Before the arrival of European settlers, the area around Vancouver was home to the Coast Salish Indigenous peoples, including the Squamish, Musqueam, and Tsleil-Waututh Nations. These nations have a long and rich cultural heritage, a deep spiritual connection to the land, and a strong oral storytelling tradition.
In the late 1800s, the arrival of European settlers brought significant changes to the region, including the displacement of Indigenous peoples from their traditional territories and the introduction of a new education system. Despite these challenges, many Indigenous families in the area continued to pass down their cultural traditions and teachings to future generations.
Trafalgar Annex was officially opened on April 27th, 1955. It provided educational services for children in grades 1-3. In September 1966, following a major renovation, the annex was re-opened for students in K-7 and was renamed Carnarvon School. Like nearby Carnarvon Street and Carnarvon Park, the school’s name commemorates Henry Herbert, the 4th Earl of Carnarvon. As Secretary of State for the Colonies, Lord Carnarvon introduced the bill for the 1867 British North America Act, which conferred self-government on Canada and created a federation.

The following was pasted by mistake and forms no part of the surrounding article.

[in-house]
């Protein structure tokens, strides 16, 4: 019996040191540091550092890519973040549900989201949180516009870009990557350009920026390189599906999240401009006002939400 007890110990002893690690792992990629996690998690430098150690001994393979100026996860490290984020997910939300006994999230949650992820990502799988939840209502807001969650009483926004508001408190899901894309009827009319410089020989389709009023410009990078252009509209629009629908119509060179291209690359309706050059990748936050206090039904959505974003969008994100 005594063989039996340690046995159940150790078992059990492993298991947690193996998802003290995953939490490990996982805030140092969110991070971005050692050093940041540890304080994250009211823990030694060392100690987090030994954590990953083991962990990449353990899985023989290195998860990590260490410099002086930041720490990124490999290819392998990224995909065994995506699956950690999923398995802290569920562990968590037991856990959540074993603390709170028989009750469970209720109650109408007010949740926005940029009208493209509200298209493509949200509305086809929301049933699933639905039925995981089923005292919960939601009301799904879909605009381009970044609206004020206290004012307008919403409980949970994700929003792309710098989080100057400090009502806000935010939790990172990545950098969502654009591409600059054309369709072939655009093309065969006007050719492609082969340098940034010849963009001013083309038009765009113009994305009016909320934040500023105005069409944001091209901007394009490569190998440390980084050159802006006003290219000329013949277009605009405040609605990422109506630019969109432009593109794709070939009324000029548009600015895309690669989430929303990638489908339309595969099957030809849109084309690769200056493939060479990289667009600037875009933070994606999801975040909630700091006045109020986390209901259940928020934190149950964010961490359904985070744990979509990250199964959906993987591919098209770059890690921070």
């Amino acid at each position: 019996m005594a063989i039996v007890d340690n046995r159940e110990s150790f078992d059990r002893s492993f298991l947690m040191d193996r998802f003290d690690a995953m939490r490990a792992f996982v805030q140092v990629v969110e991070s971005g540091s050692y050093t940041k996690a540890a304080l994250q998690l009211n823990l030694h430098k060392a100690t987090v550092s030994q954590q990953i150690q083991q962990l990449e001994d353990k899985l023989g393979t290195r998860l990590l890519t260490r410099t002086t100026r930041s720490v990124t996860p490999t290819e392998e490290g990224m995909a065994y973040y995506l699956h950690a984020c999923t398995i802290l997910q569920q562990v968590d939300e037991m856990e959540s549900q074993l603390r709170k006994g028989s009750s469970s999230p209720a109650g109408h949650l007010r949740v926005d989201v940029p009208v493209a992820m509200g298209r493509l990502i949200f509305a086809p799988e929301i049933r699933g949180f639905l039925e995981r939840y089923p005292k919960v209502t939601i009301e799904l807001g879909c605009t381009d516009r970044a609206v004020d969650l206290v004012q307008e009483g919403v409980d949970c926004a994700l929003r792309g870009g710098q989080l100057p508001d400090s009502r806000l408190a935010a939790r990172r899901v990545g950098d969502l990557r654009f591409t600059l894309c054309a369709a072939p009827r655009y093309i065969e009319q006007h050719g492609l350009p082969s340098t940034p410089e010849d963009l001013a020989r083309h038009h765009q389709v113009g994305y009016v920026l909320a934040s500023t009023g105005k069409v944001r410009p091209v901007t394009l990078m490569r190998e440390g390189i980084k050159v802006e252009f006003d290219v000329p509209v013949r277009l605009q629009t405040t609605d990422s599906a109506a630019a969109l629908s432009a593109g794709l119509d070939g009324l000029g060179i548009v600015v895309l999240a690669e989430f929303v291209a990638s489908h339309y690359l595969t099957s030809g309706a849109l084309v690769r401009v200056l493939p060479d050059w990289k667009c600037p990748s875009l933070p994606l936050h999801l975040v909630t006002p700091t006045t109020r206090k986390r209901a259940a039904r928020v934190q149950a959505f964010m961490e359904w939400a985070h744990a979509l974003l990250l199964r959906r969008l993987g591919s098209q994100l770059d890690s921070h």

In 1974, the Vancouver School Board approved Carnarvon for Community School status, with provisions for a coordinator and secretary. In May of 1979, the Community School Advisory Council was registered as a Society. Many successful community initiatives took place at Carnarvon in subsequent years. In September 2004, funding for the Community Programs Office at Carnarvon was eliminated, resulting in the transfer of many traditional activities to the direction of the Parent Advisory Council (PAC). The Carnarvon Preschool runs on school grounds and provides Preschool as well as Before and After School Care Programs.